You Are Stronger Than You Know: Weight Loss & Testing Your Mettle

This is something I have been repeating to myself for the last few weeks. It happens to all of us from time to time: we feel overwhelmed. Sometimes we’re fighting a bug or getting over it; sometimes it’s overwork or just stress or even just feeling really burned out.  It really doesn’t matter as much as the fact that we just really want to take a break– from everything!

You know the feeling: the alarm goes off and as we turn it off, the thought of calling in sick runs through our head.  You are on your way home from work, there’s nothing prepared for dinner and you feel too tired to cook, so ‘we can do takeout for one night, can’t we?’ Every little thing feels like a major production and the demands on your time and energy are really beginning to wear on you.

Before you give in and speed dial the Chinese Palace, take a deep breath and repeat after me: “you are stronger than you know!” Normally, I am not someone who subscribes to “feel good” mantras.  I am not discounting mantras as ‘hocus pocus,’ but like affirmations, they are highly personal.  Mantras and affirmations work for a lot of people, but for me, not so much. Standing in front of a mirror and telling myself “I am worth my best effort every day!” makes me want to roll my eyes.  I have heard others remark “if you don’t believe affirmations/ mantras work, tell your kids they are failures every morning and see the effect that has on them.” I firmly believe mantras and affirmations work when we believe them and, while I truly believe I am worth my best efforts every day, I also know that some days, we have to put others ahead of us. In short, Real Life catches up to us.  We have to get a project done, which means we work late, which means that healthy dinner we had planned isn’t looking good to us as we drive home, exhausted and already running late. “Hello, Chinese Palace?”

“You are stronger than you know.”  I’ve been repeating this particular mantra to myself a lot lately simply because I’ve been so busy! There’s been more going on at work, there’s been more going on socially, and I’ve got tendonitis in my right hand which is healing very slowly. On top of all this, I’m house/ dog sitting for my sister’s family which means I’ve got 8 dogs on my hands and as I was packing the car the morning of my departure, I tripped over the luggage and landed in the flower bed! A few bruises, some muscle strains and landed on the right hand– lovely! I really felt like giving up! But, I packed the car, loaded my own dogs (2 of the 8) and headed off to my sister’s. There are people and dogs depending on me!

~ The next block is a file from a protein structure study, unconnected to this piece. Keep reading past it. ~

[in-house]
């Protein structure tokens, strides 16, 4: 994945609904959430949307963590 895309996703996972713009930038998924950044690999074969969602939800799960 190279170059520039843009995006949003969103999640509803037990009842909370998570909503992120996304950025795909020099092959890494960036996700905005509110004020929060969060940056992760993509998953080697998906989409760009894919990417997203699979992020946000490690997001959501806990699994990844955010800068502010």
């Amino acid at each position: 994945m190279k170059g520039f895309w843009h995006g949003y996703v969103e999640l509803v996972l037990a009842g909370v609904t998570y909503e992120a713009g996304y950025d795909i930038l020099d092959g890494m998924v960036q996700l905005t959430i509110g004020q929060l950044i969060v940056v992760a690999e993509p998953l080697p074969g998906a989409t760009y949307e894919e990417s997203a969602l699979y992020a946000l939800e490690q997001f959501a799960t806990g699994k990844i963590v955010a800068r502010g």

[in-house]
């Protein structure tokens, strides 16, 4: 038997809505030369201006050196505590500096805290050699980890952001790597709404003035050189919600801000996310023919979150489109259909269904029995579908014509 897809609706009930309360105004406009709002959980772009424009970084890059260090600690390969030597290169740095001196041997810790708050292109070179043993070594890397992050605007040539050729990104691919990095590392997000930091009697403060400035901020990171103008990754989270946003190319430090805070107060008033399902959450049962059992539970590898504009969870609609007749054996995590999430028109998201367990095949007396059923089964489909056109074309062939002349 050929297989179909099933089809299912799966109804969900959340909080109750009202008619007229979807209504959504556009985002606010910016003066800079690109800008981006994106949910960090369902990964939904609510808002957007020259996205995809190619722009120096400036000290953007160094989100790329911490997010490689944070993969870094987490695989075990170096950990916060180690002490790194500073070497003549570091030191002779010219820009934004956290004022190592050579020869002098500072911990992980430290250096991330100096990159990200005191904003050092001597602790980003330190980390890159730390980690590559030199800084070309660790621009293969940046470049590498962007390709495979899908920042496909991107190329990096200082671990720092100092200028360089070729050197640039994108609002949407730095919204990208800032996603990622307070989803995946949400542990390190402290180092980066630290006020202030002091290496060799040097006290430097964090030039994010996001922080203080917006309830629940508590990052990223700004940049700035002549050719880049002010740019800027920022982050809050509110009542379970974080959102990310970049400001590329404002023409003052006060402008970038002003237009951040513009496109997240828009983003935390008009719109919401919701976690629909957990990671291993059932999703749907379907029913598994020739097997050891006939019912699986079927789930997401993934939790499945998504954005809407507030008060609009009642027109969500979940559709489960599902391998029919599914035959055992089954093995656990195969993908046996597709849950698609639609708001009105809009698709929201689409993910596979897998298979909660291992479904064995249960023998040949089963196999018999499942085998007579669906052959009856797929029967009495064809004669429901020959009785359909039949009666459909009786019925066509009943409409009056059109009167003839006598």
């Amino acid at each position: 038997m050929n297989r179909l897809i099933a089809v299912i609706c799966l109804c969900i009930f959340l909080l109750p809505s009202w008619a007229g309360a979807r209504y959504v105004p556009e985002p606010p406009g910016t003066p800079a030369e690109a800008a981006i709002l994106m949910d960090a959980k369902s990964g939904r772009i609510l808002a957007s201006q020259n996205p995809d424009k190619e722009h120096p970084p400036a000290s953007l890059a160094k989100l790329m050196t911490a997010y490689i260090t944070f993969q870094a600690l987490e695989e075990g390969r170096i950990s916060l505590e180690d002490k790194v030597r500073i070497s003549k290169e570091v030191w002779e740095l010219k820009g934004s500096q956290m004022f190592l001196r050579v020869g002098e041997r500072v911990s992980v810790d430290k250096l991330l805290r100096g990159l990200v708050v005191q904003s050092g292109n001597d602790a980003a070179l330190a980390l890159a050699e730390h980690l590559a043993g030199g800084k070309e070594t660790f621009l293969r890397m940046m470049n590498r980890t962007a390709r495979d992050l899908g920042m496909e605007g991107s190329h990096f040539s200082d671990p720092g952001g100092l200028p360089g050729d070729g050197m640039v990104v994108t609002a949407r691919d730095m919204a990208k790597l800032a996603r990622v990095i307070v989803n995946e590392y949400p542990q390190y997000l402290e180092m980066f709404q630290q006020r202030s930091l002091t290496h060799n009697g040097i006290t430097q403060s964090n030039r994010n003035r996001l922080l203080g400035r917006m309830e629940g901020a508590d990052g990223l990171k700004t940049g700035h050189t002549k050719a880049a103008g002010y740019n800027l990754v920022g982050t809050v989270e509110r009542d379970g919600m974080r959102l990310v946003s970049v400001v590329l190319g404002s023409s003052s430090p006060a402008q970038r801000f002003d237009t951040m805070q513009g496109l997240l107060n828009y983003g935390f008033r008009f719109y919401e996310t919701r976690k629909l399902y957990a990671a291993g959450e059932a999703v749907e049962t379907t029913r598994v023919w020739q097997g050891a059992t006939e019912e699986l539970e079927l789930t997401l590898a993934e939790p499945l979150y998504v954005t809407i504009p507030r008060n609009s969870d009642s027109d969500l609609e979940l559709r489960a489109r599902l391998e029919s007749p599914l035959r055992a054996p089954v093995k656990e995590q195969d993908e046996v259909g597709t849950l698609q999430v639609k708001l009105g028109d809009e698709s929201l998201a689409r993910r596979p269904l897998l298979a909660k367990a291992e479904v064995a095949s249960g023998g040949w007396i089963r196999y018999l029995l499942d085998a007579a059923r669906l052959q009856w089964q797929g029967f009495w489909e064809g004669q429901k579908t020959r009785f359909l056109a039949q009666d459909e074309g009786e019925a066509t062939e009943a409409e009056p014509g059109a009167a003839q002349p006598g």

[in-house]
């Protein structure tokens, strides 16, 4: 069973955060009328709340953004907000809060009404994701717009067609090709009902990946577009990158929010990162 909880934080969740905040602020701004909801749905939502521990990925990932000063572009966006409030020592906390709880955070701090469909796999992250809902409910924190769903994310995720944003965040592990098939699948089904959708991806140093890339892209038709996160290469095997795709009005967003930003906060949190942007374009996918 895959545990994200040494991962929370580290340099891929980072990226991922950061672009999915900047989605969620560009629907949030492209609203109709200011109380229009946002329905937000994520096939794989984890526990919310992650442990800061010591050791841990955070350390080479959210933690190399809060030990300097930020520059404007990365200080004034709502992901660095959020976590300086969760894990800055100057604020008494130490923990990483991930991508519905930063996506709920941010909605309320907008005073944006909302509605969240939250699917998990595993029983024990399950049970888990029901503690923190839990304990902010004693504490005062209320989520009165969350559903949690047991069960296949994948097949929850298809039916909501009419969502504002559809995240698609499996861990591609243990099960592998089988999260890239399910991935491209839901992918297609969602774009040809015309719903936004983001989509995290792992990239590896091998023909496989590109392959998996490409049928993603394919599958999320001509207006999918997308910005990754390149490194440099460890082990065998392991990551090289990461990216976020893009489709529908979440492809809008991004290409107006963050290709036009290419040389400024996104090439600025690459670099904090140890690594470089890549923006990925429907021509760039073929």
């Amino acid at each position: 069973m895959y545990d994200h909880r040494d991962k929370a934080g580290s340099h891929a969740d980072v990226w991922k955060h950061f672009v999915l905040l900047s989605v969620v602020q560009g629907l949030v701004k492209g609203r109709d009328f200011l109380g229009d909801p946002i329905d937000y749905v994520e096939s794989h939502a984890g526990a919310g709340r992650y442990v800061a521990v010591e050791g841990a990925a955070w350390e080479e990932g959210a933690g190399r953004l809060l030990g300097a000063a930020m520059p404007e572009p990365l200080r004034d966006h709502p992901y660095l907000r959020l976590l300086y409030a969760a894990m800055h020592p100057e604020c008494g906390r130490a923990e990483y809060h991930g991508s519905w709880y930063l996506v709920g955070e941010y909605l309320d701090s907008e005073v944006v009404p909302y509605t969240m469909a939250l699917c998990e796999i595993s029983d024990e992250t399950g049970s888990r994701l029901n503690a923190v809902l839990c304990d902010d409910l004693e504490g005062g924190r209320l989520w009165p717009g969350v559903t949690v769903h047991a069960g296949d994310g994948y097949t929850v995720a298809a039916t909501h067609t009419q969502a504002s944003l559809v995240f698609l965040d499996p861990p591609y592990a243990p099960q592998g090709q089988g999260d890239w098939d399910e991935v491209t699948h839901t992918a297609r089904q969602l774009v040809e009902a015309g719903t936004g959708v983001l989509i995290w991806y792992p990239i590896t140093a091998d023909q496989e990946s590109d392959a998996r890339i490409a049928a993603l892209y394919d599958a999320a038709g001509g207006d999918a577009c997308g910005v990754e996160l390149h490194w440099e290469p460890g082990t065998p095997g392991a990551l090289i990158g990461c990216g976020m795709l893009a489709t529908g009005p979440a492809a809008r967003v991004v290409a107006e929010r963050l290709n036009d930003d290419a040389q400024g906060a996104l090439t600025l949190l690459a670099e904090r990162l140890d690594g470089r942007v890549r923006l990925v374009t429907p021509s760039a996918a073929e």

Given everything that’s gone on in the last few weeks, it would be easy to give up: I need a break! And the truth is that I really do need a break, but not from taking care of myself! In fact, taking a break and getting some rest would qualify as ‘taking care of myself,’ since it would allow me to rest, catch up on some sleep and de-stress.  We all know what happens when we allow ourselves to become overworked, underslept and over-stressed: reference that sore throat mentioned above! We tend to get sick and worse, we tend to be chronically tired. You might think those should be reversed and that being sick is worse, but there’s a lot that stems from chronic exhaustion.  It takes us longer to recover from illness and injury (reference the tendonitis in my hand), we tend to make mistakes due to poor concentration and we tend to make poor decisions as well.  In short, when you are chronically tired, run down and over-stressed, your sleep quality goes down due to the stress, you tend to get more stressed more easily, you are likely to forget things or make errors, which can lead to more stress or injury and when you are faced with a choice like takeout or something healthier, you are more likely to choose the takeout since it’s one less thing for you to do!